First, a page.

For the sake of argument, let’s suppose that Turkey and Israel have agreed on the wording of an apology that is acceptable to both sides, and that for better or worse Turkey said the demand for an official apology had been met. Israel has already said it regretted the loss of life and property damage. Therefore, it would be a bit of a stretch from that to publicly extend an apology to the Turkish government.
I believe that will be the likely outcome of the current debacle between the two friends who have for some time been doing their best to put in their two cents at every imaginable opportunity they can exploit. However, more and more people in Ankara have begun to come back to their senses and acknowledge that the longer the current stalemate lasts, the more damage it will inflict on Turkish national interests.
The opposite could be said for the Israeli side as well. Israeli diplomats whom I have spoken with say the matter has gained a real sense of urgency and should be settled quickly. If you ask me, I am of the opinion that both sides really need to kiss and make up, hoping to open a new chapter in relations. Simple logic dictates this. Because of tense relations between the two countries, the Middle East track is missing the Turkish element and Syrian-Israeli negotiations cannot, in all likelihood, be kicked off without Turkish help.
However, that does not mean the Turks will easily forgive the Israelis for what they have done. Nobody could deny the gravity of the situation in which eight Turks and one US citizen were killed in international waters. The United Nations Human Rights Commission puts the blame squarely on Israel for that. I think most Jews, at least the ones I talked to, do not condone the actions and human rights violations committed by the Israeli commandos on the high seas. We can still move on, nonetheless, no matter how painful it may feel.
As for the second Turkish demand, compensation for the victims and their families, we can float different ideas and employ new mechanisms to provide some kind of closure for the families. When the public’s conscience is assuaged, the political actors will feel freer to conduct their own work, hopefully delegating the task to professionals and diplomats.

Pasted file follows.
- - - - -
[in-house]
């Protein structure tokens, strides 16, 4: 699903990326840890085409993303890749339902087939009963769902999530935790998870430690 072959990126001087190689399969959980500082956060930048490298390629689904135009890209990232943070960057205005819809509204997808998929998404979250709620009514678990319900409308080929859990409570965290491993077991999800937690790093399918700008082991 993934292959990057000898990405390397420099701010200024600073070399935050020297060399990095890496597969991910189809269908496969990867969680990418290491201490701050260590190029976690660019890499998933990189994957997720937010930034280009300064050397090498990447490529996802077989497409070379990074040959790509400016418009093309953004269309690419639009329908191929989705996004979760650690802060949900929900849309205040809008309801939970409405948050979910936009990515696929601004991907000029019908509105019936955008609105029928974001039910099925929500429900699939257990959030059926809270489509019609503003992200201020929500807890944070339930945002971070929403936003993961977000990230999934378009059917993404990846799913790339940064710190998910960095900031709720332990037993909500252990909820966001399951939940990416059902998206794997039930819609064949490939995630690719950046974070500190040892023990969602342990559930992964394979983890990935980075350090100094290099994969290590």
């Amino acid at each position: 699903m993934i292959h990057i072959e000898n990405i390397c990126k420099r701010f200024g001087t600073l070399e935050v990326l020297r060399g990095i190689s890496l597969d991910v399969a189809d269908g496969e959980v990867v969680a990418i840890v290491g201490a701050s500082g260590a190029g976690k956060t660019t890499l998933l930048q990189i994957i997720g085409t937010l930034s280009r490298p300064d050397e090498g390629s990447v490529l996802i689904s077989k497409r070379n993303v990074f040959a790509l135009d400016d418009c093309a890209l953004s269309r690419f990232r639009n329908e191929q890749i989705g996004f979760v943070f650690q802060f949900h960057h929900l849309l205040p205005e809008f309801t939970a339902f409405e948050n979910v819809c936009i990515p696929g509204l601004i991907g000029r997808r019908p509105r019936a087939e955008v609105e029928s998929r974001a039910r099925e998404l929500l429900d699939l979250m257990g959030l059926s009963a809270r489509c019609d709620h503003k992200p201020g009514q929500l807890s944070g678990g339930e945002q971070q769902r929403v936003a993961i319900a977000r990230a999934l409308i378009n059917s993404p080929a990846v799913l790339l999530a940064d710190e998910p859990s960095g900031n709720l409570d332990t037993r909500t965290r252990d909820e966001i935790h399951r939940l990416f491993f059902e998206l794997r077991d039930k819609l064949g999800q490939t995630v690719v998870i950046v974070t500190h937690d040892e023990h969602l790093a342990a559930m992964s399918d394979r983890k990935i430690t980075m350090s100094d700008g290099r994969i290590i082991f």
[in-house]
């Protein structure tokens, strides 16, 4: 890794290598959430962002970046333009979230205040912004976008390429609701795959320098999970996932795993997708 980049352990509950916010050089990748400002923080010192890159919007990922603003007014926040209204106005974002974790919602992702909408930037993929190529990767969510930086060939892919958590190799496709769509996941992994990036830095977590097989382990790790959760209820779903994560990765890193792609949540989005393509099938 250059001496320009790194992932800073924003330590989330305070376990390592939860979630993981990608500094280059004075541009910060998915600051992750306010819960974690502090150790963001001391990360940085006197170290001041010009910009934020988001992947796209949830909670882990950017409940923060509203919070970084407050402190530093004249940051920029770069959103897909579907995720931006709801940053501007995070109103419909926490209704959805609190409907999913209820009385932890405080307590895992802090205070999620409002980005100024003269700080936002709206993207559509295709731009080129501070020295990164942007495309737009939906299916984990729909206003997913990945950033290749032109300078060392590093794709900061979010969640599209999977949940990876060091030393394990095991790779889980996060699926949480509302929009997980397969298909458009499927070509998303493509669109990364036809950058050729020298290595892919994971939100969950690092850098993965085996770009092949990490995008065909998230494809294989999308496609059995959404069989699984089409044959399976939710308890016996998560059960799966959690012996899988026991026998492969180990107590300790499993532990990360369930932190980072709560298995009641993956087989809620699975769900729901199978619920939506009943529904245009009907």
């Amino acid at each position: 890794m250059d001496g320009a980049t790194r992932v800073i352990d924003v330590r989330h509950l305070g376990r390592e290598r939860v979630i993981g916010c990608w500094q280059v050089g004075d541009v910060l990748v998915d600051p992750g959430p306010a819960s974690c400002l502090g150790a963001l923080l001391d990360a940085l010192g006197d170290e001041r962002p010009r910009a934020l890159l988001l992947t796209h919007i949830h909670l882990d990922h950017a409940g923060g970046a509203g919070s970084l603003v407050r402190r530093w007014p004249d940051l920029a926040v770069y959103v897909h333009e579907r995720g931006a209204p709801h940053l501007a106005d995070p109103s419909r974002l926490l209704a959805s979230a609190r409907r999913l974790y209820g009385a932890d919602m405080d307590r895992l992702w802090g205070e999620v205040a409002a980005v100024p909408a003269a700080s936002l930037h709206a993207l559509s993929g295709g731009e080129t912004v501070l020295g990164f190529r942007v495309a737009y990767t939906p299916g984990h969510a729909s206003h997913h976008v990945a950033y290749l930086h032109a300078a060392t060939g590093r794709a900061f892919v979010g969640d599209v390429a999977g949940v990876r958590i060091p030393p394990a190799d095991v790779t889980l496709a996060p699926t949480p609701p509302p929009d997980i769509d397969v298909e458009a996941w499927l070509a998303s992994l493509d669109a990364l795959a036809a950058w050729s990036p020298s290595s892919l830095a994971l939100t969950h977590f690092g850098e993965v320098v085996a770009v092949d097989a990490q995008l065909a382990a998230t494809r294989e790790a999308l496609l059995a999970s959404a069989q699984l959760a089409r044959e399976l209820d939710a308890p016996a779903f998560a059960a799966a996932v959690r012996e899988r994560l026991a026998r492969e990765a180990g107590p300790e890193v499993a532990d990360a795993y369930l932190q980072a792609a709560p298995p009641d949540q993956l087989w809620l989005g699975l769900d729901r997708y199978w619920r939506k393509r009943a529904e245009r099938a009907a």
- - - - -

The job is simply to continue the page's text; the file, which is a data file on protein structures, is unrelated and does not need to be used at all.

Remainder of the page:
However, we face a challenge posed by two major impediments to moving on to a settlement of these two demands. One is more than obvious: the ultra-hardliner wing of the current Israeli coalition in power. They do not seem to be interested in any sort of solution and are keen to escalate tensions with their only Muslim ally in the region. If it is any relief, this belligerent attitude is not uniquely addressed to the Turkish nation. Avigdor Lieberman does this to everybody, including, but not limited to, Israel’s closest ally, America. Even visiting US Vice President Joe Biden was rebuffed when he was in Israel as the new settlement policy was announced.
As Jewish ultra-conservative politicians play with a poke-your-friend’s eye policy and take more inflexible stances, their electoral base is mobilized and energized, paying dividends in elections. The shortsightedness of this policy risks endangering the lives of many Jews around the world and fuels anti-Semitism. We see more and more Jewish intellectuals voicing strong opposition to this vicious cycle, and most Jews recognize it goes against the long-term national interests of the Jewish state.
I would say another major challenge for Turks and Israelis alike is time. Unfortunately for the moment we simply cannot afford the luxury of extra time on our hands in Turkey as the nation gears up for the mid-summer 2011 general elections. Though we do not have a coalition government in Turkey and the current government is more pragmatic than any other government in Turkish history, it would still prove to be more difficult to maneuver when the election clock is ticking close to the heart.
Therefore, if something needs to be played down to smooth out problems with Israel, the time is now. The government has just renewed their mandate after a landslide victory in a public referendum on constitutional changes and will be willing to take more risks in the windfall. The Israeli side should also capitalize on this opening and ought to do much work on it own on the domestic front as well. They must simply keep a lid on Lieberman and muzzle his belligerent, provocative rhetoric. He must be forced to make compromises for the sake of the Jewish state’s future. Neither he nor his comrades are more valuable than the safety and security of Israel, after all.